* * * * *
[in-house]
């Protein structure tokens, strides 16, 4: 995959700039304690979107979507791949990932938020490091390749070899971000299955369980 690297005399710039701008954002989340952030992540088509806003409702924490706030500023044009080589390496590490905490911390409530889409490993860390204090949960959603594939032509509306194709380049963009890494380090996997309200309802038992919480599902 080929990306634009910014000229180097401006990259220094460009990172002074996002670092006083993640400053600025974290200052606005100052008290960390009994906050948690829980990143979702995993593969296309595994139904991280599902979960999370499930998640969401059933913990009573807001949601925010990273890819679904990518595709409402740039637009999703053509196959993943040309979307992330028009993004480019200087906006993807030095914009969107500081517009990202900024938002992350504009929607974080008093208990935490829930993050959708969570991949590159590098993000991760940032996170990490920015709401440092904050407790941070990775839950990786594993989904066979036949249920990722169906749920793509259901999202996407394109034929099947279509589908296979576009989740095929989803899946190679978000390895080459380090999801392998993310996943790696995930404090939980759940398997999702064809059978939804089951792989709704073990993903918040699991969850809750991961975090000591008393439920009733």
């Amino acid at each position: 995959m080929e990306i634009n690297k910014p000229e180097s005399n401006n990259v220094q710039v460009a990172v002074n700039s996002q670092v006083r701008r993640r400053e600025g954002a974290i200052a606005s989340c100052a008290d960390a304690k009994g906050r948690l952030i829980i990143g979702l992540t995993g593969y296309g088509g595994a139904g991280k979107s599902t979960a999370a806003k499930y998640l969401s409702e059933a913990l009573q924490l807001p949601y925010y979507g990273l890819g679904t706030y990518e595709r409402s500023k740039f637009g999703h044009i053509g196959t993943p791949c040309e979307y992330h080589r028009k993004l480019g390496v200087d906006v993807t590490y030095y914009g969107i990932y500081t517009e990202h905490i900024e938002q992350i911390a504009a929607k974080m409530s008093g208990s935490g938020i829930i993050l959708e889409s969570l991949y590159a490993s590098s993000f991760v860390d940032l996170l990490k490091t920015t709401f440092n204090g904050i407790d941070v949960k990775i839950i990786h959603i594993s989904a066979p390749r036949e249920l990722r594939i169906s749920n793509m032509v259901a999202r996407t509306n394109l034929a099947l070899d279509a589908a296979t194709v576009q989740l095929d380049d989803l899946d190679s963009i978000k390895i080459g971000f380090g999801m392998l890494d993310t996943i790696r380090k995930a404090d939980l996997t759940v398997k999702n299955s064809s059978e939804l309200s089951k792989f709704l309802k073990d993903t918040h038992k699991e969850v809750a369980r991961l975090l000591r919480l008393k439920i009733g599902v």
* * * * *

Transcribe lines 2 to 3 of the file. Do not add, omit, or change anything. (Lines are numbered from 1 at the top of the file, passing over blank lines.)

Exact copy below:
């Protein structure tokens, strides 16, 4: 995959700039304690979107979507791949990932938020490091390749070899971000299955369980 690297005399710039701008954002989340952030992540088509806003409702924490706030500023044009080589390496590490905490911390409530889409490993860390204090949960959603594939032509509306194709380049963009890494380090996997309200309802038992919480599902 080929990306634009910014000229180097401006990259220094460009990172002074996002670092006083993640400053600025974290200052606005100052008290960390009994906050948690829980990143979702995993593969296309595994139904991280599902979960999370499930998640969401059933913990009573807001949601925010990273890819679904990518595709409402740039637009999703053509196959993943040309979307992330028009993004480019200087906006993807030095914009969107500081517009990202900024938002992350504009929607974080008093208990935490829930993050959708969570991949590159590098993000991760940032996170990490920015709401440092904050407790941070990775839950990786594993989904066979036949249920990722169906749920793509259901999202996407394109034929099947279509589908296979576009989740095929989803899946190679978000390895080459380090999801392998993310996943790696995930404090939980759940398997999702064809059978939804089951792989709704073990993903918040699991969850809750991961975090000591008393439920009733």
């Amino acid at each position: 995959m080929e990306i634009n690297k910014p000229e180097s005399n401006n990259v220094q710039v460009a990172v002074n700039s996002q670092v006083r701008r993640r400053e600025g954002a974290i200052a606005s989340c100052a008290d960390a304690k009994g906050r948690l952030i829980i990143g979702l992540t995993g593969y296309g088509g595994a139904g991280k979107s599902t979960a999370a806003k499930y998640l969401s409702e059933a913990l009573q924490l807001p949601y925010y979507g990273l890819g679904t706030y990518e595709r409402s500023k740039f637009g999703h044009i053509g196959t993943p791949c040309e979307y992330h080589r028009k993004l480019g390496v200087d906006v993807t590490y030095y914009g969107i990932y500081t517009e990202h905490i900024e938002q992350i911390a504009a929607k974080m409530s008093g208990s935490g938020i829930i993050l959708e889409s969570l991949y590159a490993s590098s993000f991760v860390d940032l996170l990490k490091t920015t709401f440092n204090g904050i407790d941070v949960k990775i839950i990786h959603i594993s989904a066979p390749r036949e249920l990722r594939i169906s749920n793509m032509v259901a999202r996407t509306n394109l034929a099947l070899d279509a589908a296979t194709v576009q989740l095929d380049d989803l899946d190679s963009i978000k390895i080459g971000f380090g999801m392998l890494d993310t996943i790696r380090k995930a404090d939980l996997t759940v398997k999702n299955s064809s059978e939804l309200s089951k792989f709704l309802k073990d993903t918040h038992k699991e969850v809750a369980r991961l975090l000591r919480l008393k439920i009733g599902v």